Friday, October 24, 2008

Achilles and Patroclus in Austria

Geoff Coupe has asked "Mrs Wood" to comment on the Jörg Haider saga. Why he deems her of all people qualified to do so, is beyond me. She's a real girl, after all, and unfamiliar with the antics of those still in, or half out of their various closets.

Having said that, Mrs Wood doesn't believe for a second that anything serious was going on between Haider and his blonde lapdog Stefan Petzner. The "special relationship" that has become the latter's nauseating mantra (see Dale's comment here) seems to have been more akin to the drooling kind of total adoration that Nazi- and Neo-Nazi leaders have always expected from their abject underlings.

What the whole affair has affirmed once again, too, is the wise old adage that there really is nothing new under the sun. Remember the Iliad, more specifically the relationship between Achilles and Patroclus depicted there? Another purportedly homosexual couple - though scholars beg to differ on the quality of their relationship, most of them claiming that the two mythical men were really "just" martial buddies.

Now here's Mrs Wood's mythopoeic interpretation of the Austrian situation: Stefan Petzner is the pitiful Achilles - all heel and no knickers - weeping his eyes out over the body of Haider-Patroclus, not only during the latter's funeral, but also in an interview with Krone-TV (the excrescent appendix of Neue Kronen Zeitung - the Austrian equivalent of Bild or The Sun).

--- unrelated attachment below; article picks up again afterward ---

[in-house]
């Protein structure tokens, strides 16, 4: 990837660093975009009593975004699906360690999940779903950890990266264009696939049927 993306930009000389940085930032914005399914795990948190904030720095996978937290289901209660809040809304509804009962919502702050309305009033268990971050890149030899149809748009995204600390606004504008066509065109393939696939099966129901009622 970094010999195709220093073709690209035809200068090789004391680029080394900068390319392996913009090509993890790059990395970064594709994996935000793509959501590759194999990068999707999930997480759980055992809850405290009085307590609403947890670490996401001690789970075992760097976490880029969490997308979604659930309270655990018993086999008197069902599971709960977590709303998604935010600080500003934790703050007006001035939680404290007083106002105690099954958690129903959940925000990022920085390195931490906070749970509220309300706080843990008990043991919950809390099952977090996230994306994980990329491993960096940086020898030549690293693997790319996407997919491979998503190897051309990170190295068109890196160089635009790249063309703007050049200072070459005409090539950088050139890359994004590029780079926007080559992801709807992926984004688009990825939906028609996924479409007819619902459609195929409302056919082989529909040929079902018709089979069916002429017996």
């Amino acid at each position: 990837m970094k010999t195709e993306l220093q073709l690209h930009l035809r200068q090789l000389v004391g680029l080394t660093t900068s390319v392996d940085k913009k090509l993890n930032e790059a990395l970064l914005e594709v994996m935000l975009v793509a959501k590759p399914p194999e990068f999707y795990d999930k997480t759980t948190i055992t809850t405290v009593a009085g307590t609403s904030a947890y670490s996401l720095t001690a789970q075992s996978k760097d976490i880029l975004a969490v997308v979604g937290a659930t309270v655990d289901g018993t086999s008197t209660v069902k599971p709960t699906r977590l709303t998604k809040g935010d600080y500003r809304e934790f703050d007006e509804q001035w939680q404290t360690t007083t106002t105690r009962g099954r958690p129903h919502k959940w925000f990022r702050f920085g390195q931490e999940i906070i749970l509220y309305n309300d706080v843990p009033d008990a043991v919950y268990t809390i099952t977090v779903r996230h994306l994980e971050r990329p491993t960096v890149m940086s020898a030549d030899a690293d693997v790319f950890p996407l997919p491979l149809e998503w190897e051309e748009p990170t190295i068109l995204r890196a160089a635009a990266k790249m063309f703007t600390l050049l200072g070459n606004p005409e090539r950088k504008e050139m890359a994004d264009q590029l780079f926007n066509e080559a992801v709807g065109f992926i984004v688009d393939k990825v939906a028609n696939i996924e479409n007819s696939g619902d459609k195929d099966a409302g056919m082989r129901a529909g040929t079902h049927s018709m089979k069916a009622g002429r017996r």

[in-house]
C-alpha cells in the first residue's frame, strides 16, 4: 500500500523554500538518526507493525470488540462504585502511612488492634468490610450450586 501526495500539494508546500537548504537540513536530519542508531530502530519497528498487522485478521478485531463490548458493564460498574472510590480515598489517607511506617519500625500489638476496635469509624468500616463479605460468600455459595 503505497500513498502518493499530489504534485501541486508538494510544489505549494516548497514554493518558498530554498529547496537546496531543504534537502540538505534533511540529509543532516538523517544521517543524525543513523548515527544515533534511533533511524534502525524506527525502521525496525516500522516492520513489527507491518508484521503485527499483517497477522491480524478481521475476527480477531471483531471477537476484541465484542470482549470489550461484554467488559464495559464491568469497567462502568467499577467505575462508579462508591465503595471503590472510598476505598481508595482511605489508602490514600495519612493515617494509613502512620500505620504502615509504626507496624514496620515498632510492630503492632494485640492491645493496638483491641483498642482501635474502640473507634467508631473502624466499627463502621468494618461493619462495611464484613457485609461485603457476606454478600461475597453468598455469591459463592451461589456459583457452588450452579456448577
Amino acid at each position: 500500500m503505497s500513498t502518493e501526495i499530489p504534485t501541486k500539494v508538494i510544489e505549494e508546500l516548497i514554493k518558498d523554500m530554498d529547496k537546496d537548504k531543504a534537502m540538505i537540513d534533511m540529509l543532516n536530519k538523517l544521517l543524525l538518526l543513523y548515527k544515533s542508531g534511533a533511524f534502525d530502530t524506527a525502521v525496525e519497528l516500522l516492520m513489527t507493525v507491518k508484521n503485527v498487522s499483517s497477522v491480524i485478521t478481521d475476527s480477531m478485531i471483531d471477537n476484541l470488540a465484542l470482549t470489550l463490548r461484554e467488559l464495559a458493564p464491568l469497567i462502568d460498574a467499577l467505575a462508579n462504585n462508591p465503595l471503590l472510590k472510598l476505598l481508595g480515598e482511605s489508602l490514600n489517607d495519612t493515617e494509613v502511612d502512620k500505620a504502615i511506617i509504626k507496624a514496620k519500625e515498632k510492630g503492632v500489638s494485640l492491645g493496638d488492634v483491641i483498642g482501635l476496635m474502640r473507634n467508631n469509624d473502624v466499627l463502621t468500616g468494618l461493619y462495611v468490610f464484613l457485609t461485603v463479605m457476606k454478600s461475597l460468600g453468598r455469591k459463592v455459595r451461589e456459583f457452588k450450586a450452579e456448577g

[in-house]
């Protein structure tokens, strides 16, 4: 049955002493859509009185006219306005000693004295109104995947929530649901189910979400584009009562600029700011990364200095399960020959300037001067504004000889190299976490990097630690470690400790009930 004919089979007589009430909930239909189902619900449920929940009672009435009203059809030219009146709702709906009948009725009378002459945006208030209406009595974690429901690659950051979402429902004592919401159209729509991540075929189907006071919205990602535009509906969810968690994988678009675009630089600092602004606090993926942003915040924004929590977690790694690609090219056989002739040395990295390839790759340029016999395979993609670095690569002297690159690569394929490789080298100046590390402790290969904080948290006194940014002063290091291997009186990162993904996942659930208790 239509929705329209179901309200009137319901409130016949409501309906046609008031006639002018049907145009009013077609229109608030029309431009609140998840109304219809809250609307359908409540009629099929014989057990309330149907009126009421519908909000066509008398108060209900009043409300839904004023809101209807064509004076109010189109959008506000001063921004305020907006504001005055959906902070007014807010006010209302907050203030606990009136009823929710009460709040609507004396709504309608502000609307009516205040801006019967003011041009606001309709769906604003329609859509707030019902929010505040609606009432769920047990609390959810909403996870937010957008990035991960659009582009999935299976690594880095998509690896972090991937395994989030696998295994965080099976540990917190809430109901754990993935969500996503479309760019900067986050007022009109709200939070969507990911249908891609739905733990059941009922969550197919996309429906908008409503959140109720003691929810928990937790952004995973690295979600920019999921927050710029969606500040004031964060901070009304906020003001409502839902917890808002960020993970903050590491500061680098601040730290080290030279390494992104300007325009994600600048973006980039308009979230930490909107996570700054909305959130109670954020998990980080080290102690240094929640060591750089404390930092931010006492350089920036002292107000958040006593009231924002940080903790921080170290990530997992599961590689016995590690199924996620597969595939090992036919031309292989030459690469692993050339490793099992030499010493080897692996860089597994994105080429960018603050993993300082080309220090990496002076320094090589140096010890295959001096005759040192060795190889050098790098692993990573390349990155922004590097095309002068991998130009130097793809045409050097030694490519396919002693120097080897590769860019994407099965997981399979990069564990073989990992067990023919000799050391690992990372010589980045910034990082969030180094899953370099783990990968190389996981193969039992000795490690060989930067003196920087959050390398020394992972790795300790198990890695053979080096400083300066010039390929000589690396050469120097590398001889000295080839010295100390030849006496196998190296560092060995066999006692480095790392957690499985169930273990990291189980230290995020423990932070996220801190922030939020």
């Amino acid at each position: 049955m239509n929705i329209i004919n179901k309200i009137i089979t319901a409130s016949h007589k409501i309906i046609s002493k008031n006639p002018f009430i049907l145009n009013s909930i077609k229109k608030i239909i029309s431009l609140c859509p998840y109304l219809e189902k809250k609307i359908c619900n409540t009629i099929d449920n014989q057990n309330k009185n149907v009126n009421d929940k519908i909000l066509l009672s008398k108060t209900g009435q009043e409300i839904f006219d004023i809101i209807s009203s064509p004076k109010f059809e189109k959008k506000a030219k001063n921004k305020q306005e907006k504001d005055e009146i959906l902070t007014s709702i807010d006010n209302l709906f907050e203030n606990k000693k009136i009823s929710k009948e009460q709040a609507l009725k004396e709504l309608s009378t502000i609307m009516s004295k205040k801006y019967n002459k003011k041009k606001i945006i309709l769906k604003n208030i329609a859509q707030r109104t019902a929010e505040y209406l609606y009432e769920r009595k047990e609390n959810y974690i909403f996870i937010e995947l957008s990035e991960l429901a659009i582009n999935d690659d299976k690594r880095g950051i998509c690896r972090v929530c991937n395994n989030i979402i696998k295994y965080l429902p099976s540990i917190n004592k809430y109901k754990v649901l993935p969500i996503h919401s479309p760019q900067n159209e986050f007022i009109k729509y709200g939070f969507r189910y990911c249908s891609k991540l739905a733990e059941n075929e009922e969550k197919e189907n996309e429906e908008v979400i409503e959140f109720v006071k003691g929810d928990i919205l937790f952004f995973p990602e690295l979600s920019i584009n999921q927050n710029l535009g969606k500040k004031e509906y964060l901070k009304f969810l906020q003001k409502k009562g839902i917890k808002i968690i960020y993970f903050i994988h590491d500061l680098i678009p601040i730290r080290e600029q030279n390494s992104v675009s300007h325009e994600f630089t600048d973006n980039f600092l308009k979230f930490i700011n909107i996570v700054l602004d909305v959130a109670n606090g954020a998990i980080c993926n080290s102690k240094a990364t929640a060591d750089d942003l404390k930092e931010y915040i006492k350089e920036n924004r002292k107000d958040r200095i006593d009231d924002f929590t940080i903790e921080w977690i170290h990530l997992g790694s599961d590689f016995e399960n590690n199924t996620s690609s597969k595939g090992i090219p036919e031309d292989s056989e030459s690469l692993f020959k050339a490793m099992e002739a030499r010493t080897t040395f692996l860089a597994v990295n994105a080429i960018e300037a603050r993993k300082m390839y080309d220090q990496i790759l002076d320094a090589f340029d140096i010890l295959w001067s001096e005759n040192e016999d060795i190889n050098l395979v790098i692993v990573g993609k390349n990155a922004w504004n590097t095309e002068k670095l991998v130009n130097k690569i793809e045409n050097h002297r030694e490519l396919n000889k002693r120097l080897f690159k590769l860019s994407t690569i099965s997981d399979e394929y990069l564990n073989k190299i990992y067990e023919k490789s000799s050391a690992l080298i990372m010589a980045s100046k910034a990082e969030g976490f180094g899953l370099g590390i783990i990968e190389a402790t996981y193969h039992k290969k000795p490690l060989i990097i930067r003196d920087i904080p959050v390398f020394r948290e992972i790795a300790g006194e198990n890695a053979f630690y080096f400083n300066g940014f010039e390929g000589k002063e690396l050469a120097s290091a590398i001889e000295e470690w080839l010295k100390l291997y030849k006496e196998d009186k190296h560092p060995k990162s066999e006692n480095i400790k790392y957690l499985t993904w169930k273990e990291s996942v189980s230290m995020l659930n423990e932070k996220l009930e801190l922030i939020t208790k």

Go on, watch it! It's about as slurry as Kerry Katona's recent embarrassment.

And just as in Homer's epic, a conflict has emerged over the body of the hero killed in action, as Frau Haider plans to drag her husband's corpse off to Italy for yet another post mortem. To prove that Haider's sudden death was a case of foul play. As if the man wasn't already martyr enough!

For an aptly dismissive depiction of the Achilles-Patroclus relationship, see Shakespeare's Troilus and Cressida, I.iii., where we find the image of a "large Achilles, on his pressed bed lolling" and of Patroclus, similarly lounging "Upon a lazy bed, the livelong day/Break [ing] scurril jests." You can just see Haider and Petzner enacting the scene, can't you?

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